Brewed Innovation

Bryan Donaldson ’09 on how he created his own path in the beer industry.

Brewed Innovation
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Brewed Innovation

Bryan Donaldson ’09 on how he created his own path in the beer industry.

What’s on tap at Lagunitas? Ask Bryan Donaldson ’09. As brewing innovation manager, Donaldson helps develop what’s next for the Petaluma, California–based brewing company— everything from improving production processes to brainstorming with brewmasters as they develop new recipes for beer. He doesn’t just want to make popular beer but something that fits the company and its customers— exploring the latest in hops, barley, yeast. He can even suggest fruits or other natural products the brewmasters can play with. “That is really the fun part of the job,” Donaldson says. Getting a palate like Donaldson’s is a long path.

Heading into his senior year at SCU, he worked a summer job at a biochemistry lab and met a guy who home-brewed. He did some research and found he could study brewing through a master’s program at UC Davis. After graduate school, he worked at Lagunitas before becoming a brewer at Sierra Nevada. He returned to Lagunitas four years ago to work as a sensory manager, a new position that teaches people to taste beer for quality purposes. “They let me go free to build this program,” Donaldson says. “There were a lot of challenges, but it was also very rewarding.” So what beer does Donaldson’s palate prefer? He likes “A Little Sumpin’ Sumpin’,” but says his favorite brew is whatever is in his hands.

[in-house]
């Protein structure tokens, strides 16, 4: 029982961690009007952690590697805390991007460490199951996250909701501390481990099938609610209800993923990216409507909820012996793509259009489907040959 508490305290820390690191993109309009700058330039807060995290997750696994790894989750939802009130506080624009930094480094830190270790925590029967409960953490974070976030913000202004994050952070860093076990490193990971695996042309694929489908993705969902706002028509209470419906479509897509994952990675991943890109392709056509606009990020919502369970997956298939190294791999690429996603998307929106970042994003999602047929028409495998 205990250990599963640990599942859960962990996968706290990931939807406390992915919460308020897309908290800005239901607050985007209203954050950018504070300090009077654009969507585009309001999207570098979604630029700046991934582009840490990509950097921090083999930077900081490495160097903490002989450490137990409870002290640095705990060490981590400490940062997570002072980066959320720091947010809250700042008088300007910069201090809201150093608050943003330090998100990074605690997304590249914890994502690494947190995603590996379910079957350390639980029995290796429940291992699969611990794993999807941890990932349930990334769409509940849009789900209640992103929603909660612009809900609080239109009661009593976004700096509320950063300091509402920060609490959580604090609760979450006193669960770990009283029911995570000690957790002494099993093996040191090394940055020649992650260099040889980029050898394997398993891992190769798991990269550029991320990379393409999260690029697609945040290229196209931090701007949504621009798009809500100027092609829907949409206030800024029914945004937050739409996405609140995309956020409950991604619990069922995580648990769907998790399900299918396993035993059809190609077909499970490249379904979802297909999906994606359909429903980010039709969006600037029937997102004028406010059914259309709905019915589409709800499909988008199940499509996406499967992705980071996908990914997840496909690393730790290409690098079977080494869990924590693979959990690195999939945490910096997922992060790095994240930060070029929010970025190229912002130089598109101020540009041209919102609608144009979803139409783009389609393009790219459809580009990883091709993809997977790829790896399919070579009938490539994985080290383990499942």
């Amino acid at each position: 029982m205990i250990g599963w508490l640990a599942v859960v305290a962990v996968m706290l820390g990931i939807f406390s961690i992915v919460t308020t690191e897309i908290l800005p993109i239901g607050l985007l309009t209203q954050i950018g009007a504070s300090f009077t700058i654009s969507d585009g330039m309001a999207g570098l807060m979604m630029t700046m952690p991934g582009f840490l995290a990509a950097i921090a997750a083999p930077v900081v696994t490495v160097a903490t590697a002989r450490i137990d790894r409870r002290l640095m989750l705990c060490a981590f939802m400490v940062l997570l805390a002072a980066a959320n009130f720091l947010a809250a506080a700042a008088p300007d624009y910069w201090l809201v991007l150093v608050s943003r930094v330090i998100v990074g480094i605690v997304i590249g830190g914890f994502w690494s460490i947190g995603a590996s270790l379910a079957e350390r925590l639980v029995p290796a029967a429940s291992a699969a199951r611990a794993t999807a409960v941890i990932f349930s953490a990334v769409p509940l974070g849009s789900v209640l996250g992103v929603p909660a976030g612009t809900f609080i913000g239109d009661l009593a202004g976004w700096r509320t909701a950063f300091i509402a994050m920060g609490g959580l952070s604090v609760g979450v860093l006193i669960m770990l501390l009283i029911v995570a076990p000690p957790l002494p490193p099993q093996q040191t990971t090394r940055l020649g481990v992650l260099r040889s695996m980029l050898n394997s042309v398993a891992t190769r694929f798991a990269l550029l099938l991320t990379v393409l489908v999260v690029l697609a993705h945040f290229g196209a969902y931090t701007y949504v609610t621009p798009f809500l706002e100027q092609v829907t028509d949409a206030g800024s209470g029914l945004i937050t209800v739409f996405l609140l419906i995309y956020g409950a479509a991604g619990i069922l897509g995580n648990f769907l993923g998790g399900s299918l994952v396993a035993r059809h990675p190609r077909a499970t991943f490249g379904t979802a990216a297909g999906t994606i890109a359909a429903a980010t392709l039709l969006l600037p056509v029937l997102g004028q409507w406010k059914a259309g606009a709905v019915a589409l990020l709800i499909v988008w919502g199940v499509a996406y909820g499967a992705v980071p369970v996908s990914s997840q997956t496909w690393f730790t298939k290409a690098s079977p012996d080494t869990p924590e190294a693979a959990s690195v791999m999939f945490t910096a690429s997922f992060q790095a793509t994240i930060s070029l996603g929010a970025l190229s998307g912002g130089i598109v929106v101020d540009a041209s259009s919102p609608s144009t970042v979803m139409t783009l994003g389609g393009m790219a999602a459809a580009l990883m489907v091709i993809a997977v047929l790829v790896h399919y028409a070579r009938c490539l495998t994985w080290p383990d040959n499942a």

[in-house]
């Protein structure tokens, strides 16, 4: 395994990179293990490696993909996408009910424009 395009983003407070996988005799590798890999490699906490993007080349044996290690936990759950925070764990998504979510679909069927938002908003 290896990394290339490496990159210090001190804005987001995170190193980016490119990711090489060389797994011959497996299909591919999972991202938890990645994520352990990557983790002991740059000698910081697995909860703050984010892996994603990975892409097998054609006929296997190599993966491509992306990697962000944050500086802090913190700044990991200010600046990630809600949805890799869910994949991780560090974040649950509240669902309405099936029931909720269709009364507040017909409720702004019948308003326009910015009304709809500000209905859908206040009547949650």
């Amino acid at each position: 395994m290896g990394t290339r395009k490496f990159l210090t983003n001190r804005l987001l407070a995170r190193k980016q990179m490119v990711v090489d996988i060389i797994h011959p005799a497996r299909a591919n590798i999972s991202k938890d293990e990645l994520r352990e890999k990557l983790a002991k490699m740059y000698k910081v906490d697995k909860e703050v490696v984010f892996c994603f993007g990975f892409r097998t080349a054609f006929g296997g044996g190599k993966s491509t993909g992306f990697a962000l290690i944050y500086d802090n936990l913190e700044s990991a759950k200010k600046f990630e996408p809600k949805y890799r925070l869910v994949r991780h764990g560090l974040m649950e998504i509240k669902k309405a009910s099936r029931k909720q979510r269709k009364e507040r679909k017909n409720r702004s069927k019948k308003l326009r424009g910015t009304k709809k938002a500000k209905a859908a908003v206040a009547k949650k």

Photo courtesy Lagunitas

post-image Bryan Donaldson ’09 traveled to the Netherlands to study the sensory team at Heineken, which is one of the biggest in the world. Photo courtesy of Bryan Donaldson

What’s on tap at Lagunitas? Ask Bryan Donaldson ’09. As brewing innovation manager, Donaldson helps develop what’s next for the Petaluma, California–based brewing company— everything from improving production processes to brainstorming with brewmasters as they develop new recipes for beer. He doesn’t just want to make popular beer but something that fits the company and its customers— exploring the latest in hops, barley, yeast. He can even suggest fruits or other natural products the brewmasters can play with. “That is really the fun part of the job,” Donaldson says. Getting a palate like Donaldson’s is a long path.

Heading into his senior year at SCU, he worked a summer job at a biochemistry lab and met a guy who home-brewed. He did some research and found he could study brewing through a master’s program at UC Davis. After graduate school, he worked at Lagunitas before becoming a brewer at Sierra Nevada. He returned to Lagunitas four years ago to work as a sensory manager, a new position that teaches people to taste beer for quality purposes. “They let me go free to build this program,” Donaldson says. “There were a lot of challenges, but it was also very rewarding.” So what beer does Donaldson’s palate prefer? He likes “A Little Sumpin’ Sumpin’,” but says his favorite brew is whatever is in his hands.

Photo courtesy Lagunitas

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